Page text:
Can Pepper Jack Cheese Give You a Competitive Advantage?
USA Today reported yesterday that “Pepper Jack as a menu offering on fast-food sandwiches has jumped more than 37% over the past four years”, as consumer tastes continue to shift towards spicy items.
They go on further to report “Marketing gurus say that simply offering the cheese on restaurant menus can give a chain a competitive edge”.
A competitive edge?
The pursuit of competitive advantage in all business endeavors is one of those “holy grail” types of activities. Everyone tries for it, few succeed.
Economic theory tells us that market forces drive prices down to marginal cost, which means firms participating in those markets will not be able to earn premiums over their peers. Invest in a business where investors expect a 10% return, you will make around 10% on your investment, not 15%, or 20%...unless you have a competitive advantage.
The Resource Based View of strategy identifies 4 principle sources of competitive advantage: 1) Heterogeneous Resources, 2) Imperfect Resource Mobility, 3) Ex-Post Limits to Competition, and 4) Ex-Ante Limits to Competition. Let’s look at these one by one.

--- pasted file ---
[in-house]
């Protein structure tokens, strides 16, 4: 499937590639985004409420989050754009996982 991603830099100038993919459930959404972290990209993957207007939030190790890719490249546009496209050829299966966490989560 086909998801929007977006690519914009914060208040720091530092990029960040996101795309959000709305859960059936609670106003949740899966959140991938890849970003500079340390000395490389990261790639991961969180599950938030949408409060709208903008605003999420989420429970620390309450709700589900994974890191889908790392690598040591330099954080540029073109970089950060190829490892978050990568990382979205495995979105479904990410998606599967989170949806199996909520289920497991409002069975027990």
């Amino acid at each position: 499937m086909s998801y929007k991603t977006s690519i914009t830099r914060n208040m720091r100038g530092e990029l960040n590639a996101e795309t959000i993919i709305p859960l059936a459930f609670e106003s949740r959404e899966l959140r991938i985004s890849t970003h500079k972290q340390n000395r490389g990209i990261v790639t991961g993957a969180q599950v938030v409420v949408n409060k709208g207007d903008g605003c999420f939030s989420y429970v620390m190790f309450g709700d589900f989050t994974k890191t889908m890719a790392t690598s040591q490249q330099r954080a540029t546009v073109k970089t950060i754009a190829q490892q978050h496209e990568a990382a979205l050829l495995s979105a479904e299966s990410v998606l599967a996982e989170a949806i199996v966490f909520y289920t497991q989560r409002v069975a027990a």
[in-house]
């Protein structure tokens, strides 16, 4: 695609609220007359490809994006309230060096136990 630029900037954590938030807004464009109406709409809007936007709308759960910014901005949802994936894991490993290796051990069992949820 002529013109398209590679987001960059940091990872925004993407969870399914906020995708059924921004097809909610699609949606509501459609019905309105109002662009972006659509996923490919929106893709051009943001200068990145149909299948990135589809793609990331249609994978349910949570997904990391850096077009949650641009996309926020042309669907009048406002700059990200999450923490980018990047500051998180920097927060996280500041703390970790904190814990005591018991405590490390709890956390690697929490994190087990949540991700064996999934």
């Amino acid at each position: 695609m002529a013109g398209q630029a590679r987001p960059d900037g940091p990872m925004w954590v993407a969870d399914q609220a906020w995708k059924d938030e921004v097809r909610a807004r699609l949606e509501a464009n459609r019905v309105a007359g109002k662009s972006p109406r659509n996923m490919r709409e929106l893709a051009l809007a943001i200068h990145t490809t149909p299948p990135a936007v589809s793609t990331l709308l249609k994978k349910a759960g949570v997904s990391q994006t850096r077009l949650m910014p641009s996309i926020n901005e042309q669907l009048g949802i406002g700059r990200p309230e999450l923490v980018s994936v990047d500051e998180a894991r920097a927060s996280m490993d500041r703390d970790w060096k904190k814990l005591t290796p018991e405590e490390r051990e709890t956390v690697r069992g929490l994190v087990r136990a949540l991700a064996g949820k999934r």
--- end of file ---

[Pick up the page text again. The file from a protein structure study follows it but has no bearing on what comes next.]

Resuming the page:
Is Pepper Jack cheese heterogeneous? While everyone might have their preference for one brand of cheese over another, the distinctive taste of pepper jack cheese is pretty much the same no matter whose cheese you pick, in other words it is much more of a homogeneous product than a heterogeneous one.
Are there limits to the mobility of Pepper Jack cheese? If it is made in Arizona are there factors which make it unable to go to New Mexico, or Colorado, or New York? While there might be some transportation constraints with respect to cheese from any given plant, due to cost of transportation and refrigeration, are there factors which prevent a plant being built somewhere in New York like that in Arizona? No.Continued on the next page